Our blogger this week is Jesper Johnsøn, Senior Advisor to the U4 Anti-Corruption Resource Centre. Jesper highlights a frequent confusion among anti-corruption practitioners between the difficulty measuring levels of corruption and the evaluability of anti-corruption initiatives, and argues that rigorous evaluation can help.
You rarely enjoy being (rigorously) evaluated. So you make up excuses, such as “I am different, so you can’t compare me to these other guys,” or “these assessments make no sense, so I won’t pay much attention to the results (except if they come out in my favor).” Some areas have additional excuses for why they are special. I often hear that “we cannot reliably measure levels of corruption because it is a hidden activity.” This is only partly true, but it has been the ultimate excuse for not investing in evaluations. This mistakes the difficulty of corruption diagnostics for an impossibility of evaluating, meaning donors and governments seldom evaluate their anti-corruption efforts systematically. They give up in advance. As my father would say: you have to at least try!
We at the U4 Anti-Corruption Resource Centre noted a glaring evaluation gap in the anti-corruption field. This was highlighted by two meta-evaluations by the World Bank, and U4 donors and the Asian Development Bank. In response, we built up a work stream on evaluation and measurement to promote better evaluations and to improve the global body of knowledge on what works and why in anti-corruption. The two meta-evaluations found that anti-corruption interventions had either no theories of change, or very poor ones: our tool for programme design and evaluation can help with that. We also show how to use different types of evaluation methods for anti-corruption initiatives, and how proxy indicators could advance our ability to measure corruption. I will give you a few examples on how we can avoid being stuck trying to refine ways to diagnose corruption risks at the country level, and start paying attention to evaluations.
The search for indicators
Various organisations have invested substantial financial and intellectual resources into measuring “corruption” as a social phenomenon at the country level. There are a range of cross-country, composite indices of corruption – the best known are Transparency International’s Corruption Perceptions Index and the World Bank’s Control of Corruption component of the Worldwide Governance Indicators. These are useful advocacy tools, but offer little for assessing a country’s trajectory of fighting corruption. Nor do they contribute to the global body of evidence on what works and why in anti-corruption.
Country-wide perception measures have long been used as the main effectiveness measure for anti-corruption activities. This is often not fruitful as the attribution gap back to the intervention is too large, and perceptions change only slowly over time. New, more experience-based survey tools can help us measure anti-corruption effects with higher accuracy, particularly for bribery and fraud. Ideally, the anti-corruption field would be blessed with census data and large-scale household surveys, but such costly investments are not made. Luckily, though, there are usually easily available alternatives to country-level perceptions-based measures, such as the Global Corruption Barometer.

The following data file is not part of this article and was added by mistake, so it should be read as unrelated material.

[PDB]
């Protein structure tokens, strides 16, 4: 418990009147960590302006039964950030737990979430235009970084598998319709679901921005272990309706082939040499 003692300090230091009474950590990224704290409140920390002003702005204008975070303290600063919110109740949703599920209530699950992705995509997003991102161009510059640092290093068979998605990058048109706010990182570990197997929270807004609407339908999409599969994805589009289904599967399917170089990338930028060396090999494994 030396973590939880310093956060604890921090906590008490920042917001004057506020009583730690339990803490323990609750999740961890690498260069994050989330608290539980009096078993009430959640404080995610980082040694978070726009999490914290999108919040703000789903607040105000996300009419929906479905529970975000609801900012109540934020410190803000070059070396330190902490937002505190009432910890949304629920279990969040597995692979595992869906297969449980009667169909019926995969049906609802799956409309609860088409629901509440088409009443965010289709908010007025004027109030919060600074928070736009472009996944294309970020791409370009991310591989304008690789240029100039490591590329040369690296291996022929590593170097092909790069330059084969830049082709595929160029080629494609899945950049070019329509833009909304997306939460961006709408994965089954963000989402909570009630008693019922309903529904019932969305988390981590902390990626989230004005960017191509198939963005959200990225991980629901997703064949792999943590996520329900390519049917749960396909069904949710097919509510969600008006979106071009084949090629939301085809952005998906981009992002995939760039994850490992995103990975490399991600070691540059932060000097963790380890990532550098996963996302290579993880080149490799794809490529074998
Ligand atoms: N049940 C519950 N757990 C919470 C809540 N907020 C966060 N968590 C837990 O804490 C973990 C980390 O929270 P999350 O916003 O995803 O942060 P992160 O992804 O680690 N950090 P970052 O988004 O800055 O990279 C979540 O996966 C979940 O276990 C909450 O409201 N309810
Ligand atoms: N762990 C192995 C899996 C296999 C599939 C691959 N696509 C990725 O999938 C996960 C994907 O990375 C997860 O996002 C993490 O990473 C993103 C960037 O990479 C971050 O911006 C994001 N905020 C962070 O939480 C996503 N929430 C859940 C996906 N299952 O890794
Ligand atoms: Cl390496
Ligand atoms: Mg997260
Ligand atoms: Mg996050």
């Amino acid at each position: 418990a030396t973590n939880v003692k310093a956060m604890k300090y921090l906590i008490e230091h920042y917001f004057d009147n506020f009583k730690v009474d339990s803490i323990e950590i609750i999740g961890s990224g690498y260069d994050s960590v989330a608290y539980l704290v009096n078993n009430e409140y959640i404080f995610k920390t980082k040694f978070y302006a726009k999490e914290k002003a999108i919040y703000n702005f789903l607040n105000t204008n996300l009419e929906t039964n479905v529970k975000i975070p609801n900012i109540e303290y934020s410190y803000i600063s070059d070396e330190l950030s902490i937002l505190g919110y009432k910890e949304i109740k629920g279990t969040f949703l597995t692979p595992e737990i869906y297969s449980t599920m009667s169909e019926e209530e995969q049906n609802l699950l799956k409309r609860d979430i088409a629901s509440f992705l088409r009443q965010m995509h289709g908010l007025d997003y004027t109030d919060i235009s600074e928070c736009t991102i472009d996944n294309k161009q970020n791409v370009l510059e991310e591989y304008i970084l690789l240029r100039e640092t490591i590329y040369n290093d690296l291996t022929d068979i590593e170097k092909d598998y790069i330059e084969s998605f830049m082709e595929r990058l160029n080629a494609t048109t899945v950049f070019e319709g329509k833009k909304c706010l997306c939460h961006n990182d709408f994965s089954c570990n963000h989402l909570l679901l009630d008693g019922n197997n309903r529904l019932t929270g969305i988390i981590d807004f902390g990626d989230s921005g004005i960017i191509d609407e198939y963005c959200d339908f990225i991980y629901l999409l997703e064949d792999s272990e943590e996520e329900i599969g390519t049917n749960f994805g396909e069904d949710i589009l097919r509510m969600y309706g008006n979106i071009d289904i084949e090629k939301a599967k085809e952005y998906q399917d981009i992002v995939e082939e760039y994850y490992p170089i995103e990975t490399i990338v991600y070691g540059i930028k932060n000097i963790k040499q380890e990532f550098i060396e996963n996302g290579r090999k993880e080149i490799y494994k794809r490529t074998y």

Finding one indicator that can capture dynamics and changes in different types of corruption at the country level is very difficult. Composite indices are often biased towards bribery – just one type of corruption. U4 launched the Proxy Challenge initiative last year to think beyond existing, standardised, aggregate, cross-country corruption indices. We should explore how bespoke indicators work in specific country contexts – working bottom-up rather than top-down. I wrote about that in the Global Anti-Corruption Blog.
Evaluation, not measurement
We would all like one indicator that tells us everything, but that is an impossible quest. It is wrong to assume that corruption diagnostics alone will enable us to assess whether anti-corruption reforms are working at the country level. To do this we need to evaluate specific reforms and programmes. As we observe in a recent U4 paper on evaluation methods, most evaluations unfortunately rely on interviews as the sole source of data. The paper therefore shows how a variety of evaluation methods, from randomisation to RealWorld evaluation methods, can be used on anti-corruption interventions. We recommend using mixed methods evaluation designs, and to pay more attention to mapping and refining the theory of change underpinning the reform. The challenge of measuring (some types of) corruption does not necessarily translate into poor evaluability. When we move from an abstract, country-level measure of corruption to specific outcomes of relevance to an initiative, it becomes easier to identify good indicators. With strong evaluation designs using comparison groups, it is sometimes not even necessary to directly measure corruption. The effects of anti-corruption measures can be assessed by the difference in performance between those with anti-corruption measures, and those without.
So, let’s not give up before we have even tried!
Jesper will be contributing a new BetterEvaluation theme page on anti-corruption initiatives later this year.
Image: On the char islands, Bangladesh. Jesper Johnsøn/U4.